Packers' next opponent: Desperate Denver Broncos head to Lambeau
The Green Bay Packers host the Denver Broncos on Sunday for the first time since 2011. At 2-0 the Packers are looking to continue their winning ways while the Broncos are desperate at 0-2.
Basics on the Broncos
The Broncos lost a wild one 16-14 at home to Chicago to fall to 0-2 for the first time since 1999 in Vic Fangio’s first season as head coach. Quarterback Joe Flacco converted a two-point conversion to Emmanuel Sanders with 31 seconds left to go up 14-13 but a questionable, Clay Matthews-like roughing penalty on Bradley Chubb helped the Bears move into position for a game-winning field goal.
After 32 years in the NFL and two decades as a defensive coordinator, Fangio got his first shot at a head-coaching job with the Broncos, who had the 22nd-ranked unit last year. The Broncos remain a 3-4 base front, but Fangio does prefer umbrella zone coverage in the back end.
Offensively, first-year coordinator Rich Scangarello was plucked from San Francisco, where he was the quarterbacks coach. He worked with Packers head coach Matt LaFleur in Atlanta in 2015, and the Broncos want to be a run-first offense that then uses play-action to set up Flacco.
Sacks by the Broncos through two games.
Catches by Emmanuel Sanders and Courtland Sutton, accounting for 48% of completions.
Total rushes by Oakland and Chicago up the middle of the Broncos' defense through two weeks for 3.48 yards per carry. Those teams rushed a combined 27 times off guards, tackles or edges.
Total throws from Joe Flacco to the short right part of the field, second-most in the league in that direction.
Players to watch
Garett Bolles, LT
The Packers may not have an individual pass rusher like Chicago’s Khalil Mack, but Mike Pettine is likely going to stress the third-year tackle. Through two games, Bolles has been called for five holding penalties (three have been declined). Joe Flacco can’t really move, so how well Bolles can handle edge pressure will be key.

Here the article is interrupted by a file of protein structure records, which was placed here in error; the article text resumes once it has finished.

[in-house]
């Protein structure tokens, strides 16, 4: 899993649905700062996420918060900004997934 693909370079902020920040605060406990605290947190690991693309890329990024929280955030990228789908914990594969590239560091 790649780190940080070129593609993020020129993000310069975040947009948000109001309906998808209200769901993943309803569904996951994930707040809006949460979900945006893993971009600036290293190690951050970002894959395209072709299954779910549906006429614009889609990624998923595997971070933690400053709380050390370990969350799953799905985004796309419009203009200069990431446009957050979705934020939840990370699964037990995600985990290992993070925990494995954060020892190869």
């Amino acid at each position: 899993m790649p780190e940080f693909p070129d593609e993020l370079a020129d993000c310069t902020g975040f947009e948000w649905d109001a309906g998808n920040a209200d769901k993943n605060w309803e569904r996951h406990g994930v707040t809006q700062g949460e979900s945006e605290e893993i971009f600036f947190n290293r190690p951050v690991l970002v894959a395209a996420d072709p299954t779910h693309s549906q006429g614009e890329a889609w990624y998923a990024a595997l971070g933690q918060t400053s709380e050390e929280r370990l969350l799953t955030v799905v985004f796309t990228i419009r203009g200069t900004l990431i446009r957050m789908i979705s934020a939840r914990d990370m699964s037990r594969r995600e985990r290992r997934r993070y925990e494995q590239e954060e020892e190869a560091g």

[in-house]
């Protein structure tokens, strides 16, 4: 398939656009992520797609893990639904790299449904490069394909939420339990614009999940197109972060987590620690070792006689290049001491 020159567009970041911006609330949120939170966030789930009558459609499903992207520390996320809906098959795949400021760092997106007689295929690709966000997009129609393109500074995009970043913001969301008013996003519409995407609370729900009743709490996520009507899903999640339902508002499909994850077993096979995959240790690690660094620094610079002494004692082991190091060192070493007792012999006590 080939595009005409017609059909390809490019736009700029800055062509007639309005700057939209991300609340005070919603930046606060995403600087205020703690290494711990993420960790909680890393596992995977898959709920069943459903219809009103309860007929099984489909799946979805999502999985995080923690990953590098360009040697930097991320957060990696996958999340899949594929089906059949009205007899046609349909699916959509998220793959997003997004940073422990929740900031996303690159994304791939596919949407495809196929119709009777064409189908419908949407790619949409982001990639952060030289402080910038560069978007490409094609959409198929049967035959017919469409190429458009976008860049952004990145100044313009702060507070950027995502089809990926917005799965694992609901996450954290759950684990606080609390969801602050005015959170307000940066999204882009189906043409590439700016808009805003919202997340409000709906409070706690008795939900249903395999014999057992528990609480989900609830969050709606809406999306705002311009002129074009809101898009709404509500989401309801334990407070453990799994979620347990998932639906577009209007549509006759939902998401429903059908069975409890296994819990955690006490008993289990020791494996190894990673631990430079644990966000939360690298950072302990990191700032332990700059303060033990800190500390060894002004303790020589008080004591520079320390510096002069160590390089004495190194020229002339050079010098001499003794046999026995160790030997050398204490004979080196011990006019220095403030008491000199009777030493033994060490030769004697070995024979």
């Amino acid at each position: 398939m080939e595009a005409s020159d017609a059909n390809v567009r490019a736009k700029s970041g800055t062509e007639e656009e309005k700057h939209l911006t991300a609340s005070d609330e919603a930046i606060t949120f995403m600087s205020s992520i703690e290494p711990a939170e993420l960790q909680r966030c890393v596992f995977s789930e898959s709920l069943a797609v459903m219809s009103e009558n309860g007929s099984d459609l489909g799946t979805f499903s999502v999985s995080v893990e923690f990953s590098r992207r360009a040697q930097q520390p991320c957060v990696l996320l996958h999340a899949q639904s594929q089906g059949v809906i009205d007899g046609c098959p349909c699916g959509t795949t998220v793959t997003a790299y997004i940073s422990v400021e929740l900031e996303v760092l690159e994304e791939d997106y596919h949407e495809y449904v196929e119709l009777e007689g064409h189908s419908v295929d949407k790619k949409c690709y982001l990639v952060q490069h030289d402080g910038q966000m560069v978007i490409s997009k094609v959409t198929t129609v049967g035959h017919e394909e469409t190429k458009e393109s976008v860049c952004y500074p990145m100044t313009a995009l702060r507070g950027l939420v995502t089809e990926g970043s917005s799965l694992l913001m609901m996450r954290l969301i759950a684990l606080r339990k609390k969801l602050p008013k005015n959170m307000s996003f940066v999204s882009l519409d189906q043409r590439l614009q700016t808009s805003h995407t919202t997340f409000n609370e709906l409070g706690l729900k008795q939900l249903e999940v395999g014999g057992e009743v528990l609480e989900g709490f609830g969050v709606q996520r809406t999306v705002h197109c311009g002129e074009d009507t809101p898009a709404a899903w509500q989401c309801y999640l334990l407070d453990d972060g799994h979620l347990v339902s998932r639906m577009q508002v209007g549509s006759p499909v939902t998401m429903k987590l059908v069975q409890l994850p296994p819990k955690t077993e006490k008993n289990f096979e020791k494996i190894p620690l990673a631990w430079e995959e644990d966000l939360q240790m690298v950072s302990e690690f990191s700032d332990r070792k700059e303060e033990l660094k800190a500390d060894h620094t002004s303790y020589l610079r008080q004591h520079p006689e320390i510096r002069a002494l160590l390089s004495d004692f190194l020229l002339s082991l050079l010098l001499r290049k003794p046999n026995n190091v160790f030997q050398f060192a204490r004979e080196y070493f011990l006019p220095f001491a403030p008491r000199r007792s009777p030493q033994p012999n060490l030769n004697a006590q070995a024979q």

Phillip Lindsay and Royce Freeman, RB
Even though Lindsay was last year’s feel-good story as an undrafted rookie winning Rookie of the Year, he has split carries with Freeman to date (24 to 21) and Freeman has been more effective (5.2 average to 3.3 for Lindsay). The Broncos will want to run the ball and both backs will be used.
Von Miller, OLB
The 30-year-old pass rusher has been shut out for two weeks and the last time that occurred was Weeks 14-16 in 2017. Miller remains one of the more dynamic pass rushers and now, three weeks into Vic Fangio’s system, one would think there is more of a comfort level.
Reasons to worry
The Broncos are desperate, as an 0-3 start would essentially doom them to mediocrity at best in Fangio’s first season — and patience isn’t one of president of football operations John Elway’s virtues. The Broncos no doubt feel they had their first victory stolen from them by the officials, so anything might be on the table offensively or on special teams to try to score points.
The Broncos' defense hasn’t been great through two weeks — Oakland rolled up 357 yards in Week 1 and they let Bears quarterback Mitch Trubisky get into game-winning field goal range last week. And, neither Miller nor Chubb have gotten to the quarterback yet. Needless to say those two might be running hot.
Reasons to relax
Joe Flacco. This is the third straight week the Packers' defense is playing a quarterback who operates at or below the word “average.” Flacco, 34, has some decent raw numbers (69.1% completions, 91.6 rating) but he’s not really pushing the ball deep and the Broncos don’t want to rely on his arm. So, they’re going to try to run the ball, and the Packers have shown they can not only slow that down, but make average quarterbacks look the part.
The Packers’ offense looked really good for a handful of possessions against Minnesota and self-inflicted errors (fumble and confusion on down-and-distance) cost them at least another six points. Even if Fangio throws the kitchen sink at Matt LaFleur and Aaron Rodgers, the first two weeks have proven this offense can do enough to win.